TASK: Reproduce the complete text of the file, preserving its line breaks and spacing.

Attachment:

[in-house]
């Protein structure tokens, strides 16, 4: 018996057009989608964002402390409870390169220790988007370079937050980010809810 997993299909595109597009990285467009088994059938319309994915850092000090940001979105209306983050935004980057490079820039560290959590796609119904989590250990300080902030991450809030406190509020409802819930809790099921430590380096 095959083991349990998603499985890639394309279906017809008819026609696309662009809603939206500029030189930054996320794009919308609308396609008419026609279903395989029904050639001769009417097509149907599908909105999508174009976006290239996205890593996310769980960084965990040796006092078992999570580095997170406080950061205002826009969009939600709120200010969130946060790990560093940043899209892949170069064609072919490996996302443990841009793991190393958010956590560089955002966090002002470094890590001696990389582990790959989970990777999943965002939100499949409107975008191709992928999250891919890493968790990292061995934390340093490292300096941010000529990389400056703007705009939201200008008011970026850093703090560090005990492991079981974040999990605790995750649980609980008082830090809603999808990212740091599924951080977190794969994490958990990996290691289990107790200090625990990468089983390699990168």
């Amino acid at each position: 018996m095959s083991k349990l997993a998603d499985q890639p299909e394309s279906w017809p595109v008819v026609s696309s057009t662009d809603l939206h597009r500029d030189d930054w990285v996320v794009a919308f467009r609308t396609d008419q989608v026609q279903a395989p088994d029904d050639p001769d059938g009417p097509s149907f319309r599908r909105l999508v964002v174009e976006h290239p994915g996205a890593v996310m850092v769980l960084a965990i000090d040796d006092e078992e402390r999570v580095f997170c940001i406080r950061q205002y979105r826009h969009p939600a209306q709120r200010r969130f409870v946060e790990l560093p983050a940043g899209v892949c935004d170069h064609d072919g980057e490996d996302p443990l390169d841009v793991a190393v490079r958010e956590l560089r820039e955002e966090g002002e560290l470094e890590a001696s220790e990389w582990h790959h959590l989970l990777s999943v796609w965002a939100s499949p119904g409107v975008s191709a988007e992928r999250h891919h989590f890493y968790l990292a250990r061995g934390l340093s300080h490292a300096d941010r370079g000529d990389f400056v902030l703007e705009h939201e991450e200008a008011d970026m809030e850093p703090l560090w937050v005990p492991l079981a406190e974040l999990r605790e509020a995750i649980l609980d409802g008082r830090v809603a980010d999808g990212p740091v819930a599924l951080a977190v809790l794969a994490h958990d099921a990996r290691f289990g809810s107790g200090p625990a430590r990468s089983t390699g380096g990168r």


[in-house]
């Protein structure tokens, strides 16, 4: 018996057009989608964002402390409870390169220790988007370079937050980010809810 997993299909595109597009990285467009088994059938319309994915850092000090940001979105209306983050935004980057490079820039560290959590796609119904989590250990300080902030991450809030406190509020409802819930809790099921430590380096 095959083991349990998603499985890639394309279906017809008819026609696309662009809603939206500029030189930054996320794009919308609308396609008419026609279903395989029904050639001769009417097509149907599908909105999508174009976006290239996205890593996310769980960084965990040796006092078992999570580095997170406080950061205002826009969009939600709120200010969130946060790990560093940043899209892949170069064609072919490996996302443990841009793991190393958010956590560089955002966090002002470094890590001696990389582990790959989970990777999943965002939100499949409107975008191709992928999250891919890493968790990292061995934390340093490292300096941010000529990389400056703007705009939201200008008011970026850093703090560090005990492991079981974040999990605790995750649980609980008082830090809603999808990212740091599924951080977190794969994490958990990996290691289990107790200090625990990468089983390699990168």
């Amino acid at each position: 018996m095959s083991k349990l997993a998603d499985q890639p299909e394309s279906w017809p595109v008819v026609s696309s057009t662009d809603l939206h597009r500029d030189d930054w990285v996320v794009a919308f467009r609308t396609d008419q989608v026609q279903a395989p088994d029904d050639p001769d059938g009417p097509s149907f319309r599908r909105l999508v964002v174009e976006h290239p994915g996205a890593v996310m850092v769980l960084a965990i000090d040796d006092e078992e402390r999570v580095f997170c940001i406080r950061q205002y979105r826009h969009p939600a209306q709120r200010r969130f409870v946060e790990l560093p983050a940043g899209v892949c935004d170069h064609d072919g980057e490996d996302p443990l390169d841009v793991a190393v490079r958010e956590l560089r820039e955002e966090g002002e560290l470094e890590a001696s220790e990389w582990h790959h959590l989970l990777s999943v796609w965002a939100s499949p119904g409107v975008s191709a988007e992928r999250h891919h989590f890493y968790l990292a250990r061995g934390l340093s300080h490292a300096d941010r370079g000529d990389f400056v902030l703007e705009h939201e991450e200008a008011d970026m809030e850093p703090l560090w937050v005990p492991l079981a406190e974040l999990r605790e509020a995750i649980l609980d409802g008082r830090v809603a980010d999808g990212p740091v819930a599924l951080a977190v809790l794969a994490h958990d099921a990996r290691f289990g809810s107790g200090p625990a430590r990468s089983t390699g380096g990168r």